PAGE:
Buying contaminated fuel from a suburban petrol station is a rare occurrence, but two cases were discovered on different sides of Brisbane during the floods.
- Motorists reported fuel contamination at Wakerley and Bald Hills service stations
- A mechanic dealing with one of the cases told customers it was the ‘worst’ he had ever seen
- The RACQ said cases of fuel being contaminated with water are ‘rare’
David Fife’s son Leo refueled at the Shell-run NightOwl on Green Camp Road in Wakerley on February 26.
When Leo tried to start, his Mazda MX-5 wouldn’t.
“He tried to start it and it wouldn’t start,” Mr Fife said.
“He called me and I went to look and I thought, ‘This is really weird.’
Mr Fife, a former aircraft maintenance engineer, said that although the Mazda was an older model, it was a “very reliable car”.
After some difficulty, the service station employee managed to give a receipt to Mr. Fife and he called the RACQ.
The car was towed to Redlands Mazda Capalaba where the mechanic commented that it was “the worst case of contamination” they had seen.
Mr Fife said he contacted Shell to seek compensation for fuel and the estimated $6,000 it would cost to repair his son’s car and was told to contact its parent company, Viva Energy Australia.
The problem is not solved yet.
Across town another case
North of Wakerley the following day, Alana Sverdloff filled up her two-year-old Mitsubish ASX at United Petroleum Bald Hills, but only covered two kilometers before the car came to a stop.
She broke down next to the rising floodwaters, but luckily passers-by pushed her car out of harm’s way.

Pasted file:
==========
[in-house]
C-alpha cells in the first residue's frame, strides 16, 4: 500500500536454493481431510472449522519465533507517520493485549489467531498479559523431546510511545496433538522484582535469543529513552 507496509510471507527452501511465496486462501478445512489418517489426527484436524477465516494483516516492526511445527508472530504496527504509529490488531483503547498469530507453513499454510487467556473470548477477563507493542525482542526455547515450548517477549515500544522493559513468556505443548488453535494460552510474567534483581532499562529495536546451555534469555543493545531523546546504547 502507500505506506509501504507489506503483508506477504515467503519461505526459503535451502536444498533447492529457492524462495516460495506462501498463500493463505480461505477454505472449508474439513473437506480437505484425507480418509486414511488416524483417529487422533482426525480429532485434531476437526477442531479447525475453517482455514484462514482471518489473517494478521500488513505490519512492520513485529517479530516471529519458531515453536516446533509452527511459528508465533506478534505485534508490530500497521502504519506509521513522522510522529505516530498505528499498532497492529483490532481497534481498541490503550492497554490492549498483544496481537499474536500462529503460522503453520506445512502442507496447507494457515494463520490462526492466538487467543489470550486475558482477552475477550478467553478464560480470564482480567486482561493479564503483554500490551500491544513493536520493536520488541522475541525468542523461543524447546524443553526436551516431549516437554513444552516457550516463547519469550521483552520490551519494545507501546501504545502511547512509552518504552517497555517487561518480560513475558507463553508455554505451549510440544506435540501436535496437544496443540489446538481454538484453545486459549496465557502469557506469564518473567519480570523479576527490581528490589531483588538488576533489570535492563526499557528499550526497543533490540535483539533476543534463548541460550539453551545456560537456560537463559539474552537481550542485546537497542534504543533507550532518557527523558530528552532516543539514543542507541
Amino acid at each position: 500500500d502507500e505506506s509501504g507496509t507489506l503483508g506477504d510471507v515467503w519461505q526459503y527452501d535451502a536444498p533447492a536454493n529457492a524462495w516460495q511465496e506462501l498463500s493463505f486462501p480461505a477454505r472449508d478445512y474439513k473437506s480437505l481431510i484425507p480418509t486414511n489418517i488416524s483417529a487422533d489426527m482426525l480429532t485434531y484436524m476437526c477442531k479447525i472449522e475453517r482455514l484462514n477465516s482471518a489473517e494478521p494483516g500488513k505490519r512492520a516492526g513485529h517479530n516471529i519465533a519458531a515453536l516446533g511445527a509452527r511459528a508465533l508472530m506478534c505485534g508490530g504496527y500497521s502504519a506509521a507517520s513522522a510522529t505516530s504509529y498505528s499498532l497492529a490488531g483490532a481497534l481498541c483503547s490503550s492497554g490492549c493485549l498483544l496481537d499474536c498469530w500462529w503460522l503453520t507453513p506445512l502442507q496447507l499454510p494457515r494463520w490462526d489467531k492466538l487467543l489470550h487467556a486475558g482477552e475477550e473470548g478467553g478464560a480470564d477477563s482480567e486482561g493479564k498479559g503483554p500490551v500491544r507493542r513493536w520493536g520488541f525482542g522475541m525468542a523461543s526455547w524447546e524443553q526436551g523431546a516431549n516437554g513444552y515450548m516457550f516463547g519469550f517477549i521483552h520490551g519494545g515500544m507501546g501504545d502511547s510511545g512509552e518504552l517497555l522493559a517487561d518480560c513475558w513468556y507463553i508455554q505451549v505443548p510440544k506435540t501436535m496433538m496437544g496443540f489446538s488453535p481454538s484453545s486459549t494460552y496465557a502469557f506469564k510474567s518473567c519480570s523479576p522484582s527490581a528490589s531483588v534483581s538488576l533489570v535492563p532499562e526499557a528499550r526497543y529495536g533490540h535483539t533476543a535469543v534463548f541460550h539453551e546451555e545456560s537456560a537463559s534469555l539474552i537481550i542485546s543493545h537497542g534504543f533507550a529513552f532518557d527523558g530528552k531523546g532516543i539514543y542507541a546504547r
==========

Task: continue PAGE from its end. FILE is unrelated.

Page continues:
She phoned the RACQ and was told that rain may have entered the gas station tanks and contaminated the fuel.
Ms Sverdloss said she did not yet have a quote and was awaiting a response from her insurance company.
“I’ve spoken to people who have been through this and it’s very expensive,” she said.
“I am also without a car for the foreseeable future.
“I have an 18-month-old son and I walk him to my mom’s house, take her car to daycare, and then drive home to work.
“I’m working from home now, but when the trains open I’ll start commuting and that will make it more difficult.”
Ms Sverdloss said she called petrol station staff who were unhelpful when she called to let them know what had happened.
“My husband went to get a receipt a few hours later and they were still selling fuel,” she said.
“He told them they should be ashamed of themselves.
“At first they also said they wouldn’t give him a receipt.
No record of complaints about a “rare” event
United Petroleum chief executive David Szymczak said the company had no record of any complaints about water contamination at the Bald Hills gas station.
But he wanted to follow up on any complaints and said the matter could be investigated with enough information.
Mr Szymczak said a United Petroleum petrol station had been submerged by floodwaters in Lismore and it was possible that fuel from that site would need to be inspected.
But he said water-contaminating fuel was rare.
RACQ senior technical researcher Andrew Kirk agreed and said he was not aware of any recent cases in Brisbane.
“Contaminated fuel is rare and fuel sites are designed to cope with heavy rain and flash flooding, with strict environmental and safety regulations in place to ensure that fuel does not escape from the site or the water does not enter underground fuel tanks,” he said. .
“It is likely that the car will need to be towed away and an assessment will need to be carried out to confirm whether water has been found in the fuel.”
Mr Kirk said oil companies were liable for any damage to a vehicle if they sold contaminated fuel.
Affected motorists should contact the oil company’s head office.
If the fuel company fails to take responsibility, motorists can lodge complaints with the Queensland Office of Fair Trading.
They can also file a complaint with the Commonwealth National Measurement Institute, in addition to trade measurements, it is responsible for fuel quality issues.